Mother, son recover after kidney transplant

Posted November 27, 2013 at 11:00 am

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PHOTO: Mother and son, Deb and Chase Sternhagen, pose for a picture together while recovering from surgery at the University of Iowa Hospitals and Clinics in Iowa City. Deb graciously donated one of her kidneys to her son Chase, who suffers from a kidney disease known as Focal Segmental Glomerulosclerosis (FSGS). (Photos submitted)

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PHOTO: The Sternhagen family celebrates Deb’s birthday together. Front from left, Caden and Chase. Back row, Carter, Corey, Ron and Deb.

 

By Kim Brooks, Express Editor

Clutching his stuffed purple kidney (a gift from a nurse at the University of Iowa Hospitals and Clinics), 12-year-old Chase Sternhagen looks and acts like any other 12-year-old kid. However, he just had a kidney transplant a month ago.

Chase has a kidney disease known as Focal Segmental Glomerulosclerosis (FSGS). In an interview with the Monticello Express in October 2011, Chase’s parents, Ron and Deb, said there is not a cure for FSGS, but it could go into remission. After continued issues with his kidneys, Chase’s ultimate fix was a kidney transplant.

“We knew from the beginning that this would eventually happen,” Deb said. “He got progressively worse and was a good candidate. He was close to needing dialysis.”

Once the matching process began, Deb said she wanted to be the first one tested to see if she would be able to donate one of her kidneys to her son.

“It took a lot of tests, blood work, physicals, EKGs, MRIs and more,” she explained of the testing process.

Deb was the first and only one tested, as she was an immediate match! Ron said he wasn’t able to get tested because he and Chase do not have the same blood type.

“We got lucky with one test,” said Deb.

The Sternhagen family checked into the U of I Hospital in Iowa City on Oct. 23; surgery was scheduled for the following day. Deb was released within just a few days after surgery. Five days later, Chase was able to go home.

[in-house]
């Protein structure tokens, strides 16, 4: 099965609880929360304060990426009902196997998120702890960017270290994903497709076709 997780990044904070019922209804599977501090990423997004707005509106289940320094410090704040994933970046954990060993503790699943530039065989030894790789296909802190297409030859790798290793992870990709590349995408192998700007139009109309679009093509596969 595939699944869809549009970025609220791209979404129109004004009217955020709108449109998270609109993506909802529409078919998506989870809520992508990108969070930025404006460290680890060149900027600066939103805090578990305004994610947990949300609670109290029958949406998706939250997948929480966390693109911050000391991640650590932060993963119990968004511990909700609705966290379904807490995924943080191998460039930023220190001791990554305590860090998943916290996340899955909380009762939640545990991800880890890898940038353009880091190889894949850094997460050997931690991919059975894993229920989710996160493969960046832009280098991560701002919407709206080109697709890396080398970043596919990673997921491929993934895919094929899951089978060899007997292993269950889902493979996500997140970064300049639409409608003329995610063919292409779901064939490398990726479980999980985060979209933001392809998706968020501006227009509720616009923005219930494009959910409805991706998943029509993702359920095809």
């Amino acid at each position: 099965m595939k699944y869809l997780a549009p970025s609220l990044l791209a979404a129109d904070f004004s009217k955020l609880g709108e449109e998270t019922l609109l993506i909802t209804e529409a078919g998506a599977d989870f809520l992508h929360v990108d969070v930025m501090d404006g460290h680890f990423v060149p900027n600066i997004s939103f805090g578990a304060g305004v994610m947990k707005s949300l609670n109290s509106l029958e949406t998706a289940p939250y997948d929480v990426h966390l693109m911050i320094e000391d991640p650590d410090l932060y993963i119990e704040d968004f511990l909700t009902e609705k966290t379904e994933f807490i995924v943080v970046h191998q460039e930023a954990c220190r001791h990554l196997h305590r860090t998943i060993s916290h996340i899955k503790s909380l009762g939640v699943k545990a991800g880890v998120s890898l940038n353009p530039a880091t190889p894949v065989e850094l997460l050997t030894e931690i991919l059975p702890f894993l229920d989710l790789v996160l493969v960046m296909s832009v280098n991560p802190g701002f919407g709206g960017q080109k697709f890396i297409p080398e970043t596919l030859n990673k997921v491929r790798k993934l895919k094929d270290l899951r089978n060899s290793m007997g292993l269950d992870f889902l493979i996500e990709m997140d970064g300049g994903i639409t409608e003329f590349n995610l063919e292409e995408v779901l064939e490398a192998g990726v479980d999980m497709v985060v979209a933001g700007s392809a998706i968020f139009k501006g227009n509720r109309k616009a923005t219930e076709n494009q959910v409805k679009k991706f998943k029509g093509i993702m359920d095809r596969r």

During the recovery process, the family experienced a hiccup when Chase’s body began to reject the transplanted kidney.

“After some blood work, there were signs that his new kidney was not taking well,” Deb explained.

Chase was put on medication and now is recovering quite well. He goes in for lab tests a few times a week.

“He’s stable now, though,” Ron said.

The Sternhagens also have a younger son at home, Caden. During the surgery and recovery in Iowa City, they were able to get a hospital suite for the family to shower in and stay close by.

“The doctors and nurses at the hospital were so great and good to us,” Deb said. They explained everything to Chase along the way so he wasn’t scared and knew what was going on. “The University of Iowa is the best in the area for pediatric transplants,” noted Deb.

While Chase has been home from school as he recovers, he said he’s been keeping up on his homework, reading and playing video games. He does miss his friends, though.

“I was excited to have a friend over a couple days after I got home,” he expressed.

When doing schoolwork, Chase is able to Skype with his teachers if he has any questions.

Chase will hopefully return to school after the first of the year.

For now, he has to make sure he drinks plenty of water every day, at least two to three liters, and stay up on his medications to prevent infections.

“We don’t want him ending up back in the hospital,” Deb said. They also have to make sure he does not come into contact with anyone who might be sick because Chase’s immune system is not back to normal quite yet.

For Deb, she has been on weight lifting and driving restrictions since returning home.

“I’m not as tired anymore,” she said.

When it came to wanting to get tested for her son, Deb said, “I never gave it a second thought. It’s something you want to do for your kids. It’s my job to care for him. It’s not any different than what other parents do for their kids.”

Chase said he will never be able to play contact sports, but is glad the school includes him in the fifth and sixth grade football program.

“I can’t play, but I get to help out and still be part of the team,” he said. “They let me wear a jersey, too.”

Throughout the surgery and recovery at home, the Sternhagens were inundated with a huge outpouring of support from friends, neighbors and the community. Ron said their neighbor mowed their lawn while they were in Iowa City. People have stopped by with food and monetary donations as well. Chase received many cards from his classmates.

“We’re getting a lot of pasta,” Chase said of the gracious meals brought by. Both he and Caden said they’ve enjoyed the food.

Ron kept everyone updated via Facebook throughout the whole ordeal. The family even received a $500 donation from a complete stranger who said he read about their story online and just wanted to help.

“Words can’t express how thankful we are,” he said.

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